The rest of the band was less involved. “If Tom could have played drums, he would have; he was that compulsive about the control of the project,” Boylan observes. “He was particularly so with Barry, who had taught him to play the guitar in the first place. But with Brad, Tom seemed to find his limit. He knew he couldn’t sing like that. He just sat there and listened for pitch and tempo.”
It was in the mixing of the song that Boylan found his only real confrontation with the autocratic Scholz. At Westlake Studios’ now-gone 6311 Wilshire Blvd. location, in a three-position manual mix – unautomated since all the tracks were filled, leaving no room for the two tracks required by the studio’s new and rudimentary API console automation system – Scholz handled the guitar tracks, Boylan the drums and Dewey rode the vocals, with Steve Hodge assisting. “It was a tug-of-war in the beginning,” says Boylan. “I want to make sure any Joe Blow can hear the vocals, and Tom is pushing the guitars up in the mix unceasingly. I was also trying to get the backbeat back into the track; I put a gate on the snare to get the hi-hat out of there and give the snare more punch. Meanwhile, Tom loves nothing more than the crash of cymbals and loud guitars.”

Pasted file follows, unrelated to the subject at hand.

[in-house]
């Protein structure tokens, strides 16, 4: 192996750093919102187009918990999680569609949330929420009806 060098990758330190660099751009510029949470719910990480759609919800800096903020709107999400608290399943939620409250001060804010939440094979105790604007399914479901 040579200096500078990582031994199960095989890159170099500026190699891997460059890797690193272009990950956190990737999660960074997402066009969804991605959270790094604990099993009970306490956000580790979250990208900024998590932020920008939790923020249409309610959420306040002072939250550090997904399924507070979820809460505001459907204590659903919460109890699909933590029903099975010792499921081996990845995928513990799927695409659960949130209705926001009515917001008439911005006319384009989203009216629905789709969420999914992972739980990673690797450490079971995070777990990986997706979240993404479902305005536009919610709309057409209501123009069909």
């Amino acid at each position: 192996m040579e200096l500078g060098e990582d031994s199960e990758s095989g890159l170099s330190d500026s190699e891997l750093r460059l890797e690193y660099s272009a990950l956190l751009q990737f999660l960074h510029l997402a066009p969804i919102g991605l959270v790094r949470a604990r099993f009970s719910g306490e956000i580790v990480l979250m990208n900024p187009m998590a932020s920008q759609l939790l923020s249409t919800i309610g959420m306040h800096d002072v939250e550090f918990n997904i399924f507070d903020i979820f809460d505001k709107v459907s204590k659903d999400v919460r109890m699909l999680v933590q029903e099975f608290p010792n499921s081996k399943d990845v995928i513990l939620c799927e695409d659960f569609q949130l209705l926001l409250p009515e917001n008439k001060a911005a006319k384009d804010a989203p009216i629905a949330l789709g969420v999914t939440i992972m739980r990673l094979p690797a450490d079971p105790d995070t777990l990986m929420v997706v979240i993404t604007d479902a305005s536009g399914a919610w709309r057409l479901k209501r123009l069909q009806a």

Boylan concedes that “More Than a Feeling” is a heavily compressed recording, but notes that its squash came not electronically but rather from what he calls “manual compression.” “We were pushing everything on the board to the edge,” he says. “The interesting thing is that Tom had decided he wanted it to fade in with the acoustic guitars, and that kind of fools radio station compressors into thinking it’s a quiet song, so they don’t latch on to it right away.”
But aside from nifty, if unplanned tricks like that, Boylan says he also learned something more lasting from this mixing session. “And it’s something which I put to good use to this day,” he notes. “People, as they listen to a record, will always be able to find the vocals when they want to. I learned that the lead vocal is more apparent than you think it is when you’re in the middle of a mix.”